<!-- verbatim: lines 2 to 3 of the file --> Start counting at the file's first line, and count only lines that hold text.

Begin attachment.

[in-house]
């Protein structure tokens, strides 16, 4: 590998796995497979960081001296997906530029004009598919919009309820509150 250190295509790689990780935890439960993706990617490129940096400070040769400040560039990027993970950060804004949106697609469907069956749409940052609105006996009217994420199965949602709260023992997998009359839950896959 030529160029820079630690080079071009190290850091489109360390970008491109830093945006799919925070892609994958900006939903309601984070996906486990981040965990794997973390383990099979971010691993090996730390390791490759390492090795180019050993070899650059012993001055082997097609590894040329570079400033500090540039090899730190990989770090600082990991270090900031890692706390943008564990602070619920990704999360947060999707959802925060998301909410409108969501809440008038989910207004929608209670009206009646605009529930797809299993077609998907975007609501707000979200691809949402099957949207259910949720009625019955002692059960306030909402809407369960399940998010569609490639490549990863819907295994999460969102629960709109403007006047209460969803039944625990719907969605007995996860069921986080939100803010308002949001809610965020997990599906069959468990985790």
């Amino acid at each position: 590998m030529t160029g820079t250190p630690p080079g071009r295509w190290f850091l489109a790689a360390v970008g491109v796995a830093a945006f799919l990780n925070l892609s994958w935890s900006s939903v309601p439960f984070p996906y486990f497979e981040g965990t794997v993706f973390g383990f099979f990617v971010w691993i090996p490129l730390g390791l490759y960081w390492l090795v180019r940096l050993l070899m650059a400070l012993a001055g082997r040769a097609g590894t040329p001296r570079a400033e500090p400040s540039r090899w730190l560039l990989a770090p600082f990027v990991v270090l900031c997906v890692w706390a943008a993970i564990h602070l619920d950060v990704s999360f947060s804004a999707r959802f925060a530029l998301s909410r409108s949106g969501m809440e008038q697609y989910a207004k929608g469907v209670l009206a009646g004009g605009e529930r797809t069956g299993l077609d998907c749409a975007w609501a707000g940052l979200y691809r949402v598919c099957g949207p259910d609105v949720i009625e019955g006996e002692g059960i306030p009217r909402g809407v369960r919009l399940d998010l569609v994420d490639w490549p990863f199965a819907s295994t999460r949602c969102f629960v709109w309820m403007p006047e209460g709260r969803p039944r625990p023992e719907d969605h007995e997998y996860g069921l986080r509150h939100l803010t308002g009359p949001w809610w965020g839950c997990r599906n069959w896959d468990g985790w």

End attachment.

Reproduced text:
């Protein structure tokens, strides 16, 4: 590998796995497979960081001296997906530029004009598919919009309820509150 250190295509790689990780935890439960993706990617490129940096400070040769400040560039990027993970950060804004949106697609469907069956749409940052609105006996009217994420199965949602709260023992997998009359839950896959 030529160029820079630690080079071009190290850091489109360390970008491109830093945006799919925070892609994958900006939903309601984070996906486990981040965990794997973390383990099979971010691993090996730390390791490759390492090795180019050993070899650059012993001055082997097609590894040329570079400033500090540039090899730190990989770090600082990991270090900031890692706390943008564990602070619920990704999360947060999707959802925060998301909410409108969501809440008038989910207004929608209670009206009646605009529930797809299993077609998907975007609501707000979200691809949402099957949207259910949720009625019955002692059960306030909402809407369960399940998010569609490639490549990863819907295994999460969102629960709109403007006047209460969803039944625990719907969605007995996860069921986080939100803010308002949001809610965020997990599906069959468990985790």
């Amino acid at each position: 590998m030529t160029g820079t250190p630690p080079g071009r295509w190290f850091l489109a790689a360390v970008g491109v796995a830093a945006f799919l990780n925070l892609s994958w935890s900006s939903v309601p439960f984070p996906y486990f497979e981040g965990t794997v993706f973390g383990f099979f990617v971010w691993i090996p490129l730390g390791l490759y960081w390492l090795v180019r940096l050993l070899m650059a400070l012993a001055g082997r040769a097609g590894t040329p001296r570079a400033e500090p400040s540039r090899w730190l560039l990989a770090p600082f990027v990991v270090l900031c997906v890692w706390a943008a993970i564990h602070l619920d950060v990704s999360f947060s804004a999707r959802f925060a530029l998301s909410r409108s949106g969501m809440e008038q697609y989910a207004k929608g469907v209670l009206a009646g004009g605009e529930r797809t069956g299993l077609d998907c749409a975007w609501a707000g940052l979200y691809r949402v598919c099957g949207p259910d609105v949720i009625e019955g006996e002692g059960i306030p009217r909402g809407v369960r919009l399940d998010l569609v994420d490639w490549p990863f199965a819907s295994t999460r949602c969102f629960v709109w309820m403007p006047e209460g709260r969803p039944r625990p023992e719907d969605h007995e997998y996860g069921l986080r509150h939100l803010t308002g009359p949001w809610w965020g839950c997990r599906n069959w896959d468990g985790w």